“Just go ask the social media person” is still a phrase too commonly uttered up and down the halls of health care organizations. It’s also a phrase that will hopefully soon diminish in the near future.
Three years ago, mainstream adoption of social media as a valuable PR/marketing asset caused health care organizations to recognize the need and value of hiring social strategists to figure out all this “social media stuff.” Exciting at first, the role quickly became quite challenging for strategists at larger organizations. The issue of scale remains as social media channels expand, opening doors for new integrated communications and marketing opportunities. To best understand how to tackle the challenge of scale, it is imperative that you first assess your organization’s current social status and study other organizations that have found a way to embrace social scaling.
Where Does Your Organization Stand?
In 2010, social analyst Jeremiah Owyang published a fantastic post outlining the five ways businesses organize for social integration. Though the study was intended to focus on enterprise businesses, the model is still very applicable for health care organizations.
From my experience, it appears that most hospitals in particular still maintain a very centralized model when it comes to integrating social media into their marketing efforts. Nonetheless, according to Owyang, most businesses will shift towards the Hub and Spoke model over time.
Who Is Doing It Well?
A staple in the hospital social world, Lee Aase and his team up at Mayo Clinic have been charging ahead since I first connected with him back in 2008. It’s been an impressive progression and Lee recently reported back that he envisions strong forward movement by the organization into the Dandelion model above. To put it all in perspective, Mayo has about 56,000 employees and their social content team includes about 40 people.
What Does It Take to Scale Internally on the Social Front?
Fantastic question. Yes, time, budget and resources are always core elements supporting the framework of any scaled business effort. You likely don’t have the resources or necessary need to grow a 40 person content team like Mayo; however, here are five important applicable tips as you develop your own plans for social scaling.
1. You Need Executive Buy-In
The good news? This has become slightly easier as more and more success stories and demonstration of ROI are generated by other organizations to prove that social media can in fact be tied back to measurable results. However you choose to approach, the backing support of your top executives is crucial to move forward.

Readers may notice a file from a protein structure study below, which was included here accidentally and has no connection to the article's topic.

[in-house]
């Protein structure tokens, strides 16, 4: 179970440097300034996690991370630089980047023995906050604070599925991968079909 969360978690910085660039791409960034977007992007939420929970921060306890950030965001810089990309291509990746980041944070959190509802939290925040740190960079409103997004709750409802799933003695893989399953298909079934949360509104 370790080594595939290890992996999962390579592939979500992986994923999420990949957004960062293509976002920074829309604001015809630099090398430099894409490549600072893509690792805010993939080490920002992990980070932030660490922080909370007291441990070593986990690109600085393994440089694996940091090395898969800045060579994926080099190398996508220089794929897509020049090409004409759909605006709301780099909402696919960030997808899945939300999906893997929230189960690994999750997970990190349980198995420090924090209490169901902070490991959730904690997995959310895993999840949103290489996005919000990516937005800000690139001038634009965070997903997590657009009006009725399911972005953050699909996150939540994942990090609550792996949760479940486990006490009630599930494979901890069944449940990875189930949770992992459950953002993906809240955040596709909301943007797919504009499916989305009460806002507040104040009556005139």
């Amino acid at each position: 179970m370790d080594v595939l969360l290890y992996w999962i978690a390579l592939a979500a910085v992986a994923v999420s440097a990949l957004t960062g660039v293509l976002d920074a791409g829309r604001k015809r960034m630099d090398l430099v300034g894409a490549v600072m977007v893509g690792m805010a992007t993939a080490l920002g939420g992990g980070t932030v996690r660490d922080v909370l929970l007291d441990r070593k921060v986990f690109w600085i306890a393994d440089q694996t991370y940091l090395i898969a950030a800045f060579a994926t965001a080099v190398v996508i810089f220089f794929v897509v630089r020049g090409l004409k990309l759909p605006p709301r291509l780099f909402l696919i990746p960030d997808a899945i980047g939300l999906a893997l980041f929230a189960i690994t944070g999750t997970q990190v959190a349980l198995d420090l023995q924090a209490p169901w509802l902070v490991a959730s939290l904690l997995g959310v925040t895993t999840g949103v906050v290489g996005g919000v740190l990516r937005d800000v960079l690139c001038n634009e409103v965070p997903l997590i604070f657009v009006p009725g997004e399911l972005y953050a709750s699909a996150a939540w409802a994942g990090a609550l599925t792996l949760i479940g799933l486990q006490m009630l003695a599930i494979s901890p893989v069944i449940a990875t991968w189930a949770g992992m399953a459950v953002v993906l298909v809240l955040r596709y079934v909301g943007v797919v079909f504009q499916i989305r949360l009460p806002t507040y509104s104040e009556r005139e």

2. Create a Social Media Center of Excellence
Start with a central hub – an online resource hub that employees know they can tap to ask questions, learn and ensure they are abiding by the organization’s social policy guidelines. Another solid example from Mayo. You should do it too.
3. Train, Train and Train Again
You can’t overstate the value of having a structured training program in place to initiate new employees, educate veteran employees and accelerate digital natives that surface. The worst move you can make is sending employees or doctors off on their own to engage on behalf of your organization without structured training.
4. Never Stop Listening
As social media becomes integrated into your organization’s culture, it’s important to make it as easy as possible to gather feedback via forums, discussion boards and meetings to make sure you’re meeting the needs of your organization and taking advantage of new opportunities. Whether your social strategy team is two people or twenty people, you can never have enough eyes and ears on all the happenings of your organization. The best content or storytelling nuggets often surface from the most unexpected sources.
5. Benchmark from the Beginning
As your organization scales, have a set measurement process in place so that you can easily track which activities are making an impact. Ultimately, consistent measurement will help provide the fuel necessary to convince executives why you need additional staffing and resources to support the organization’s social efforts.
Where does your organization currently sit within the social scale model above? What steps have you taken or plan to take that are effectively helping you break down siloed walls?
Image courtesy of winnifredxoxo.